Galapagos Travel Guide

A very brief guide to help you plan your trip to the Galapagos

The thirteen major islands of the Galápagos straddle the equator 600 miles west of mainland Ecuador. The best way to see them is on one of the motor and sailing yachts, large and small, that are based in the islands. Cruising these 'enchanted islands' adds considerably to the overall experience and gives access to the important sites. Hotels are available for the non-nautical. The archipelago is a national park financed by visitor income. Preservation of its sensitive ecosystems depends on the right balance between wildlife and humans. Key issues include the impact of visitors and their boats, immigration of settlers from the mainland, and introduced species such as feral goats.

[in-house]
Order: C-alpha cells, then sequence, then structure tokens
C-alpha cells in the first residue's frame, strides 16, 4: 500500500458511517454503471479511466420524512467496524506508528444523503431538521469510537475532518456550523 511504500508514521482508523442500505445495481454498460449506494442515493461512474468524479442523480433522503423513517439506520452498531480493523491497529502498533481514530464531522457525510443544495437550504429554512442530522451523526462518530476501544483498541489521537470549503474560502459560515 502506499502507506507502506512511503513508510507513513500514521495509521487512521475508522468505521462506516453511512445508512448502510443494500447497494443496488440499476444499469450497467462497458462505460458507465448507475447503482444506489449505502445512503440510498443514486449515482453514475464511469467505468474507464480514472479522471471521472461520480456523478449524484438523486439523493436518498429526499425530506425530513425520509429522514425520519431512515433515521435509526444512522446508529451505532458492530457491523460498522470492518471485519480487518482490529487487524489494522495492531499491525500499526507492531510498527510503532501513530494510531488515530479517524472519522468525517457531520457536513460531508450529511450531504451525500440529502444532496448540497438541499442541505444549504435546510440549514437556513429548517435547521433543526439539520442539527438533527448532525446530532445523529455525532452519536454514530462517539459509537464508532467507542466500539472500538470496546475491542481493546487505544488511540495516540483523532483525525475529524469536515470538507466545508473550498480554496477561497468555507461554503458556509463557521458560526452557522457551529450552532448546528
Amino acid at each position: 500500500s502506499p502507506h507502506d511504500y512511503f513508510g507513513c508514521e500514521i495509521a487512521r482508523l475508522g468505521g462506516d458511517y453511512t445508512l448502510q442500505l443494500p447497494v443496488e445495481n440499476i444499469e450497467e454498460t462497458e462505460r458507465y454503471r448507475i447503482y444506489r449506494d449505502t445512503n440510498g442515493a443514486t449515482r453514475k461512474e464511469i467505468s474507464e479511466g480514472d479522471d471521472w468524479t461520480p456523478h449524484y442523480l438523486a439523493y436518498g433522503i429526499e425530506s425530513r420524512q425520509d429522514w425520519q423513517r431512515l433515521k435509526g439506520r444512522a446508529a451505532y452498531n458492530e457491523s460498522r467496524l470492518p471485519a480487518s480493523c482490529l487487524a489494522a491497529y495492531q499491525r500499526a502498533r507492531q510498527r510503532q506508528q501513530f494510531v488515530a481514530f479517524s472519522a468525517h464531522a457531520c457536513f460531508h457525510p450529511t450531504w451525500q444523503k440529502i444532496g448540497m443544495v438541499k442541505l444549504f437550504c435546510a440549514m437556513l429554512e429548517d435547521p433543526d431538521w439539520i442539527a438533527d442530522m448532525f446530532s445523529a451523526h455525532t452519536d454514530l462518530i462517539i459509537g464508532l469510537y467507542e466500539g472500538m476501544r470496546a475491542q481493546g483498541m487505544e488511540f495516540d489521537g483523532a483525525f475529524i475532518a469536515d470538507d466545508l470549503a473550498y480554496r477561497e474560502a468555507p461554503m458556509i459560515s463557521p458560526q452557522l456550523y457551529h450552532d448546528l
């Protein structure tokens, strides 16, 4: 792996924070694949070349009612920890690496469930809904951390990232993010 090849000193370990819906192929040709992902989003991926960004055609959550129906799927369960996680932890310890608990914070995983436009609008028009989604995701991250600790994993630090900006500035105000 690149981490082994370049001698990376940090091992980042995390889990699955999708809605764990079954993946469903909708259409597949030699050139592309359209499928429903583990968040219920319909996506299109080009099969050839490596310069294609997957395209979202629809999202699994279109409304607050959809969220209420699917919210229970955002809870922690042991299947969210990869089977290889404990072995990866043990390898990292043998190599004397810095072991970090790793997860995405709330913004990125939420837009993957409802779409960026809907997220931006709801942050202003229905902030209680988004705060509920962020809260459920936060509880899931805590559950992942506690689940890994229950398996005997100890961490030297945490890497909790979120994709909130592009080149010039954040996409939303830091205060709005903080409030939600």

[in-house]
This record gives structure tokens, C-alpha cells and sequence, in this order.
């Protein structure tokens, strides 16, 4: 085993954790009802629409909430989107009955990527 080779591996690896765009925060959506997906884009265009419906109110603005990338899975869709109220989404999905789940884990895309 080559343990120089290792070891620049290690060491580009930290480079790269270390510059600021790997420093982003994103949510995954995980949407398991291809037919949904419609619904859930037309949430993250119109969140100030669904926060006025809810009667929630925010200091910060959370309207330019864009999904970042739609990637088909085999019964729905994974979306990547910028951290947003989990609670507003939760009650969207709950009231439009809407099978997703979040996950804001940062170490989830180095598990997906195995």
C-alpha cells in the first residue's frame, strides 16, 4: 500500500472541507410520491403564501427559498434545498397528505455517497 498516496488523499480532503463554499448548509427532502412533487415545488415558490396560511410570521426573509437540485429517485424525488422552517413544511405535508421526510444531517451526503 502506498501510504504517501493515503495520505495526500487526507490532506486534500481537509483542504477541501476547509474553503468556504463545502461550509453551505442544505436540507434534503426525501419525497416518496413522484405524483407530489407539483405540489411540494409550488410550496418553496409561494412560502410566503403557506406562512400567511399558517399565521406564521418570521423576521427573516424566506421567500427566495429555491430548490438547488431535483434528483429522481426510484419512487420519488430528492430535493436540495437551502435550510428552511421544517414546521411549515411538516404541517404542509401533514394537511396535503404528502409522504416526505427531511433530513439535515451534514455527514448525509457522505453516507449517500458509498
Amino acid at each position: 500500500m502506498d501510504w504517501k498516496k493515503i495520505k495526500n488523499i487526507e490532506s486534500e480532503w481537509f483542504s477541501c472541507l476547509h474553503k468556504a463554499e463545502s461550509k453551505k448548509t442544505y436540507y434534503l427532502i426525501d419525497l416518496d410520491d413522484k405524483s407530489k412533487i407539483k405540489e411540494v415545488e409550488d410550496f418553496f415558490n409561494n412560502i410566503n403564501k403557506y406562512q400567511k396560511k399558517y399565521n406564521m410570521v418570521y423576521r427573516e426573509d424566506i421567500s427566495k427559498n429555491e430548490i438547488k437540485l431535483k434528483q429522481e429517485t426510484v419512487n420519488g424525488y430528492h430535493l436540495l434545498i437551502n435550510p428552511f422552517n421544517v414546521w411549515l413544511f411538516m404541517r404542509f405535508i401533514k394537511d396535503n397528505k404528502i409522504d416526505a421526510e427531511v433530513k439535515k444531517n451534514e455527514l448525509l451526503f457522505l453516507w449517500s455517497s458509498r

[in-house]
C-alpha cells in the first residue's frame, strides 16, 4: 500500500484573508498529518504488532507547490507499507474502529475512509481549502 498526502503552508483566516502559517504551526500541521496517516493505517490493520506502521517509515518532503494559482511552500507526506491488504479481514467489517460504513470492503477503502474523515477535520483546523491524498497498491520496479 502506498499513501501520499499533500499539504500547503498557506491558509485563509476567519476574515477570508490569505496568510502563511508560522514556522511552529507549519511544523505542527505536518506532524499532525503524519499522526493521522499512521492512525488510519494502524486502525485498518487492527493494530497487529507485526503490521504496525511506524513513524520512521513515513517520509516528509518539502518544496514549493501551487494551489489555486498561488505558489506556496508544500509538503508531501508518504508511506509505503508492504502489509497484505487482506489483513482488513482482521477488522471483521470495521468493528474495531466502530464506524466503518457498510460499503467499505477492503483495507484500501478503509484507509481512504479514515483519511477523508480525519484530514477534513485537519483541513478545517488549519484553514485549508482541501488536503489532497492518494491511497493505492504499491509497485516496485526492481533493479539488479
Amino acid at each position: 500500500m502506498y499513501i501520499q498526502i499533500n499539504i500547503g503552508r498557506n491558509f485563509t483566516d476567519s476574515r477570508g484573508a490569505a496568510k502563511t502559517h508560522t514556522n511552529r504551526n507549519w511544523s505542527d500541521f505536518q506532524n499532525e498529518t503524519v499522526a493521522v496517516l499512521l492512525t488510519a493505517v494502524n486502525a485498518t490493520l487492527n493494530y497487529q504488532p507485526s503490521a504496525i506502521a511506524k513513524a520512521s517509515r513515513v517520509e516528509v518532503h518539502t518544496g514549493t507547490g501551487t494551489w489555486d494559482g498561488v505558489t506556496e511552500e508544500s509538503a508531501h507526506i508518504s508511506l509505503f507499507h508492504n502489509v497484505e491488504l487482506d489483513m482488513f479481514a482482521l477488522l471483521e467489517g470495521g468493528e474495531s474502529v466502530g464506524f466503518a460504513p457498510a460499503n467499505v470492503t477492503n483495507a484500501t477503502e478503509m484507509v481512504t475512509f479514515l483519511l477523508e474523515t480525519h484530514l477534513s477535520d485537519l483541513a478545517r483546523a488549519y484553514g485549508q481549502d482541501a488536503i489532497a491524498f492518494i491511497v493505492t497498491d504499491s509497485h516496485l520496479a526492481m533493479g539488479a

Tourism, which is tightly controlled to reduce its negative impacts, provides the considerable income needed to fund conservationprogrammes to safeguard island ecology, notably by the progressive eradication of introduced species that are the greatest threat. There are limits on the number of visitors overall, and to each particular landing site around the islands. When ashore you must keep to the well thought out system of paths. Boats are tightly regulated in such matters as anchoring and effluent, and long-term allocation to fixed itineraries encourages responsibility for their proper conservation. The end result is a very workable system that achieves its goals while scarcely diminishing the experience of visiting these fabulous islands.